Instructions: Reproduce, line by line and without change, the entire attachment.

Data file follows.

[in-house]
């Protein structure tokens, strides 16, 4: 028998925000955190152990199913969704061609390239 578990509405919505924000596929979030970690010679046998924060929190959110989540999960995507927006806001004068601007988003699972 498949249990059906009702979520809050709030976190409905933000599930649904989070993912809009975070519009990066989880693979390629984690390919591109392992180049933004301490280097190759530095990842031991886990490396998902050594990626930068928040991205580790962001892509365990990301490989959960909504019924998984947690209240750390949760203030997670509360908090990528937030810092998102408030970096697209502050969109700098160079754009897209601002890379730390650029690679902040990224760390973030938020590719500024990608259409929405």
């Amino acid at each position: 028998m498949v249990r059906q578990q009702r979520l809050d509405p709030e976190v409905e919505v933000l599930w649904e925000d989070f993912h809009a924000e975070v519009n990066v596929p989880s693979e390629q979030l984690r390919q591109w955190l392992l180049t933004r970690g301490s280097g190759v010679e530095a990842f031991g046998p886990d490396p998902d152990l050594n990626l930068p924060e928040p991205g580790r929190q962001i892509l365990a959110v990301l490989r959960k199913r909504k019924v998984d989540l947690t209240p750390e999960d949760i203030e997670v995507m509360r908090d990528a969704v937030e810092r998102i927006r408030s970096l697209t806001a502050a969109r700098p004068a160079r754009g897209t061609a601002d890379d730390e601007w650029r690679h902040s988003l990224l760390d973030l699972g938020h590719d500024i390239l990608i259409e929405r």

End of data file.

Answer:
[in-house]
């Protein structure tokens, strides 16, 4: 028998925000955190152990199913969704061609390239 578990509405919505924000596929979030970690010679046998924060929190959110989540999960995507927006806001004068601007988003699972 498949249990059906009702979520809050709030976190409905933000599930649904989070993912809009975070519009990066989880693979390629984690390919591109392992180049933004301490280097190759530095990842031991886990490396998902050594990626930068928040991205580790962001892509365990990301490989959960909504019924998984947690209240750390949760203030997670509360908090990528937030810092998102408030970096697209502050969109700098160079754009897209601002890379730390650029690679902040990224760390973030938020590719500024990608259409929405």
């Amino acid at each position: 028998m498949v249990r059906q578990q009702r979520l809050d509405p709030e976190v409905e919505v933000l599930w649904e925000d989070f993912h809009a924000e975070v519009n990066v596929p989880s693979e390629q979030l984690r390919q591109w955190l392992l180049t933004r970690g301490s280097g190759v010679e530095a990842f031991g046998p886990d490396p998902d152990l050594n990626l930068p924060e928040p991205g580790r929190q962001i892509l365990a959110v990301l490989r959960k199913r909504k019924v998984d989540l947690t209240p750390e999960d949760i203030e997670v995507m509360r908090d990528a969704v937030e810092r998102i927006r408030s970096l697209t806001a502050a969109r700098p004068a160079r754009g897209t061609a601002d890379d730390e601007w650029r690679h902040s988003l990224l760390d973030l699972g938020h590719d500024i390239l990608i259409e929405r």